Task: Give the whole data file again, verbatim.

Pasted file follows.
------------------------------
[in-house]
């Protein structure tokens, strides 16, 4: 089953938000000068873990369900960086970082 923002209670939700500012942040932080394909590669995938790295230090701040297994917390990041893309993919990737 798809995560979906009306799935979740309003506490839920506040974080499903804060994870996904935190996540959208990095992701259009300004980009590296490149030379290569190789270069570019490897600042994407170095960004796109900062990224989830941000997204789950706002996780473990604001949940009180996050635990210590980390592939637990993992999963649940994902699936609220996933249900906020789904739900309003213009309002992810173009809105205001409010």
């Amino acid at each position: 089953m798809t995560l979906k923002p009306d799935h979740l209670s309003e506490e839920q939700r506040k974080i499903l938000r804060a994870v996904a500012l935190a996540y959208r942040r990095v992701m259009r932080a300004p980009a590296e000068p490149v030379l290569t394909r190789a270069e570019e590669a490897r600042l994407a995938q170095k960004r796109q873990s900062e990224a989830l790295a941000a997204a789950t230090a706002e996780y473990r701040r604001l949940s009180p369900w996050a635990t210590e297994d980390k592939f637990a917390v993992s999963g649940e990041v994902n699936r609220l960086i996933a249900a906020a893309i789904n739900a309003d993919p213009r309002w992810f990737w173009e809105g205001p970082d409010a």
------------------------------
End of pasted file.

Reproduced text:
[in-house]
């Protein structure tokens, strides 16, 4: 089953938000000068873990369900960086970082 923002209670939700500012942040932080394909590669995938790295230090701040297994917390990041893309993919990737 798809995560979906009306799935979740309003506490839920506040974080499903804060994870996904935190996540959208990095992701259009300004980009590296490149030379290569190789270069570019490897600042994407170095960004796109900062990224989830941000997204789950706002996780473990604001949940009180996050635990210590980390592939637990993992999963649940994902699936609220996933249900906020789904739900309003213009309002992810173009809105205001409010």
């Amino acid at each position: 089953m798809t995560l979906k923002p009306d799935h979740l209670s309003e506490e839920q939700r506040k974080i499903l938000r804060a994870v996904a500012l935190a996540y959208r942040r990095v992701m259009r932080a300004p980009a590296e000068p490149v030379l290569t394909r190789a270069e570019e590669a490897r600042l994407a995938q170095k960004r796109q873990s900062e990224a989830l790295a941000a997204a789950t230090a706002e996780y473990r701040r604001l949940s009180p369900w996050a635990t210590e297994d980390k592939f637990a917390v993992s999963g649940e990041v994902n699936r609220l960086i996933a249900a906020a893309i789904n739900a309003d993919p213009r309002w992810f990737w173009e809105g205001p970082d409010a």